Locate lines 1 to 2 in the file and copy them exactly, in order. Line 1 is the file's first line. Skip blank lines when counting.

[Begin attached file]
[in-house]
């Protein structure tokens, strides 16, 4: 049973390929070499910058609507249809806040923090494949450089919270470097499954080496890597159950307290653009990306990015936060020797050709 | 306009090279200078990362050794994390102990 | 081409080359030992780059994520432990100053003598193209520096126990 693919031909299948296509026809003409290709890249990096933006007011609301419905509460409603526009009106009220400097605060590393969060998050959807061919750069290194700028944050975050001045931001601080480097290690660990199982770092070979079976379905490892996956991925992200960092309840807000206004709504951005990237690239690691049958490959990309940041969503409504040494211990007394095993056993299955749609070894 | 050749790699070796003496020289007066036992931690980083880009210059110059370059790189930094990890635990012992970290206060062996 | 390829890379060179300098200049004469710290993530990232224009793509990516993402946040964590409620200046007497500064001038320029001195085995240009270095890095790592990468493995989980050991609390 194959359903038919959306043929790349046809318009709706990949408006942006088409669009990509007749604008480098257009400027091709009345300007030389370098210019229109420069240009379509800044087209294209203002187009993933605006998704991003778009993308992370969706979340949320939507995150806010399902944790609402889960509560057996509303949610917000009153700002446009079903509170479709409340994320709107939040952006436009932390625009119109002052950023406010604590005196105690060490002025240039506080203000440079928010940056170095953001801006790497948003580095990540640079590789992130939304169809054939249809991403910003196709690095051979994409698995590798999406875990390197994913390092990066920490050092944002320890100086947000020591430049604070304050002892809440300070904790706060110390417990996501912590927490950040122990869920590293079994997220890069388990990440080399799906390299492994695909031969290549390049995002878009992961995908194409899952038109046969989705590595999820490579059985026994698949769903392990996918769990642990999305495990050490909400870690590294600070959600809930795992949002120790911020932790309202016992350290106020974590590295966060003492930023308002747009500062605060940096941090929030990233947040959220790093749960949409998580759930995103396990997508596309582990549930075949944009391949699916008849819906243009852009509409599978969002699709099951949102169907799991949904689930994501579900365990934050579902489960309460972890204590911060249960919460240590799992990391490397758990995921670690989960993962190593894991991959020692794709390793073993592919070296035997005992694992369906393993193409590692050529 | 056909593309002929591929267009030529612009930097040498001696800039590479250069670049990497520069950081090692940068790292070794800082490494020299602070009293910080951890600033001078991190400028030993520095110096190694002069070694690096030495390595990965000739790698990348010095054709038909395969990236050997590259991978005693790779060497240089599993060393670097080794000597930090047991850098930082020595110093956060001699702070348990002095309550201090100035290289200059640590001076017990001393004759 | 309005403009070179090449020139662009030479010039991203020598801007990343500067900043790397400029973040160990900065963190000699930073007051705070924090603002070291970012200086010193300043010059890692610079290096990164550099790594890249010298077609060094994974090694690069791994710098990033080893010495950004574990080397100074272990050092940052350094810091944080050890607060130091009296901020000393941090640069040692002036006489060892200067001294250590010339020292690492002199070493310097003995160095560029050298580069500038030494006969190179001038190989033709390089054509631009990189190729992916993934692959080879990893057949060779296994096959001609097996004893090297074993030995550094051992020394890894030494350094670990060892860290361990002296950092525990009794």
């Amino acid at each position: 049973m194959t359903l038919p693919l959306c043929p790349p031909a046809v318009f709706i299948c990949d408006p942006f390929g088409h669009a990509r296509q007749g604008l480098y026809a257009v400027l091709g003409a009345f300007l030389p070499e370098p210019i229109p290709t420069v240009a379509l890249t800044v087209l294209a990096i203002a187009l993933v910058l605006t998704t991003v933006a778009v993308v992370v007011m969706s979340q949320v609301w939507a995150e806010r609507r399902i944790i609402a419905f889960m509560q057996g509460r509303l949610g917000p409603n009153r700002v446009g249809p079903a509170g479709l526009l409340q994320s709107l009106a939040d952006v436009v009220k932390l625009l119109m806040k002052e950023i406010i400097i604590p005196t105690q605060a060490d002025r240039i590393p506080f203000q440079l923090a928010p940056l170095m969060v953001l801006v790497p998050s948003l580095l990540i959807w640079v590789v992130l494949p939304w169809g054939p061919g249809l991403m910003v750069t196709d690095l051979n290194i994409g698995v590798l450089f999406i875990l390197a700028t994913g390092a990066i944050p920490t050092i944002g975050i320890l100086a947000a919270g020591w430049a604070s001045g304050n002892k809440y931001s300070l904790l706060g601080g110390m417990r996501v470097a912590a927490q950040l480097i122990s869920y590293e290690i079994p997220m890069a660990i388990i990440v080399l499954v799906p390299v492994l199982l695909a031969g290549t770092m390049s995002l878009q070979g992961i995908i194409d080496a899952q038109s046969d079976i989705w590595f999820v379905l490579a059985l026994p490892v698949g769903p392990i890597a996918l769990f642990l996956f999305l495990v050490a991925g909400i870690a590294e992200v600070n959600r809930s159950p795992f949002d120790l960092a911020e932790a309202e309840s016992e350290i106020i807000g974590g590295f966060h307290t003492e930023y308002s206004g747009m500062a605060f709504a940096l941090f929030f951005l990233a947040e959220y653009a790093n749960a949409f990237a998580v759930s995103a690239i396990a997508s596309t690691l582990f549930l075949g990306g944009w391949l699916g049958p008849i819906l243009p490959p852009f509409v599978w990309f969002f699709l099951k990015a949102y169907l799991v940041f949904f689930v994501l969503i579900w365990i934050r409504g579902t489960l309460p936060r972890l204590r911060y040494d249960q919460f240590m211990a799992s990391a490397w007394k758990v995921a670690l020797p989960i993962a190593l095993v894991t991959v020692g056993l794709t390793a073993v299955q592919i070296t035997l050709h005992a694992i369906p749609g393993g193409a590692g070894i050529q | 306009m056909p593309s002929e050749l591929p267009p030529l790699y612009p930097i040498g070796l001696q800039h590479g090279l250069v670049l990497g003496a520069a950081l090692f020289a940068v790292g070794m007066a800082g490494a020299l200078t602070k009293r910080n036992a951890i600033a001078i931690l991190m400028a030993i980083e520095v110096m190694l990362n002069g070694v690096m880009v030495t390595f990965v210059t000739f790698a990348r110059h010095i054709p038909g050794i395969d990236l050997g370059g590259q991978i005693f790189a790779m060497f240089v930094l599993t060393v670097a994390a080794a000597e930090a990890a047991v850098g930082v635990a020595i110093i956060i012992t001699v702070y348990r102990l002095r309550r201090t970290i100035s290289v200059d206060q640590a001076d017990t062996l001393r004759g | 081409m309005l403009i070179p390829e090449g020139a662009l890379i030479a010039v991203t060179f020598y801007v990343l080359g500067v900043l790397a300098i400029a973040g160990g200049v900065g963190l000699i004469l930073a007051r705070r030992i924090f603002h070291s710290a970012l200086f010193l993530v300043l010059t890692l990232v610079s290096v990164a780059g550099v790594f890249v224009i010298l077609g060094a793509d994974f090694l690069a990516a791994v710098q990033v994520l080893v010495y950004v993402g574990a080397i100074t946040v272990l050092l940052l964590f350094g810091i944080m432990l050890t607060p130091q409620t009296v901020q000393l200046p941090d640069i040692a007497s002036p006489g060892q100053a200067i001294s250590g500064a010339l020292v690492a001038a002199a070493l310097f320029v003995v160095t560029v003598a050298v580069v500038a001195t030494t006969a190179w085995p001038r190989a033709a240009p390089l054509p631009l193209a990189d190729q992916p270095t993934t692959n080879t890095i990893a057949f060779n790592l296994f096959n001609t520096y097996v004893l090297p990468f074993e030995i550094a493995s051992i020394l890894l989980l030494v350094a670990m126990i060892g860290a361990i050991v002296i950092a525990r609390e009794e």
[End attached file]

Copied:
[in-house]
């Protein structure tokens, strides 16, 4: 049973390929070499910058609507249809806040923090494949450089919270470097499954080496890597159950307290653009990306990015936060020797050709 | 306009090279200078990362050794994390102990 | 081409080359030992780059994520432990100053003598193209520096126990 693919031909299948296509026809003409290709890249990096933006007011609301419905509460409603526009009106009220400097605060590393969060998050959807061919750069290194700028944050975050001045931001601080480097290690660990199982770092070979079976379905490892996956991925992200960092309840807000206004709504951005990237690239690691049958490959990309940041969503409504040494211990007394095993056993299955749609070894 | 050749790699070796003496020289007066036992931690980083880009210059110059370059790189930094990890635990012992970290206060062996 | 390829890379060179300098200049004469710290993530990232224009793509990516993402946040964590409620200046007497500064001038320029001195085995240009270095890095790592990468493995989980050991609390 194959359903038919959306043929790349046809318009709706990949408006942006088409669009990509007749604008480098257009400027091709009345300007030389370098210019229109420069240009379509800044087209294209203002187009993933605006998704991003778009993308992370969706979340949320939507995150806010399902944790609402889960509560057996509303949610917000009153700002446009079903509170479709409340994320709107939040952006436009932390625009119109002052950023406010604590005196105690060490002025240039506080203000440079928010940056170095953001801006790497948003580095990540640079590789992130939304169809054939249809991403910003196709690095051979994409698995590798999406875990390197994913390092990066920490050092944002320890100086947000020591430049604070304050002892809440300070904790706060110390417990996501912590927490950040122990869920590293079994997220890069388990990440080399799906390299492994695909031969290549390049995002878009992961995908194409899952038109046969989705590595999820490579059985026994698949769903392990996918769990642990999305495990050490909400870690590294600070959600809930795992949002120790911020932790309202016992350290106020974590590295966060003492930023308002747009500062605060940096941090929030990233947040959220790093749960949409998580759930995103396990997508596309582990549930075949944009391949699916008849819906243009852009509409599978969002699709099951949102169907799991949904689930994501579900365990934050579902489960309460972890204590911060249960919460240590799992990391490397758990995921670690989960993962190593894991991959020692794709390793073993592919070296035997005992694992369906393993193409590692050529 | 056909593309002929591929267009030529612009930097040498001696800039590479250069670049990497520069950081090692940068790292070794800082490494020299602070009293910080951890600033001078991190400028030993520095110096190694002069070694690096030495390595990965000739790698990348010095054709038909395969990236050997590259991978005693790779060497240089599993060393670097080794000597930090047991850098930082020595110093956060001699702070348990002095309550201090100035290289200059640590001076017990001393004759 | 309005403009070179090449020139662009030479010039991203020598801007990343500067900043790397400029973040160990900065963190000699930073007051705070924090603002070291970012200086010193300043010059890692610079290096990164550099790594890249010298077609060094994974090694690069791994710098990033080893010495950004574990080397100074272990050092940052350094810091944080050890607060130091009296901020000393941090640069040692002036006489060892200067001294250590010339020292690492002199070493310097003995160095560029050298580069500038030494006969190179001038190989033709390089054509631009990189190729992916993934692959080879990893057949060779296994096959001609097996004893090297074993030995550094051992020394890894030494350094670990060892860290361990002296950092525990009794």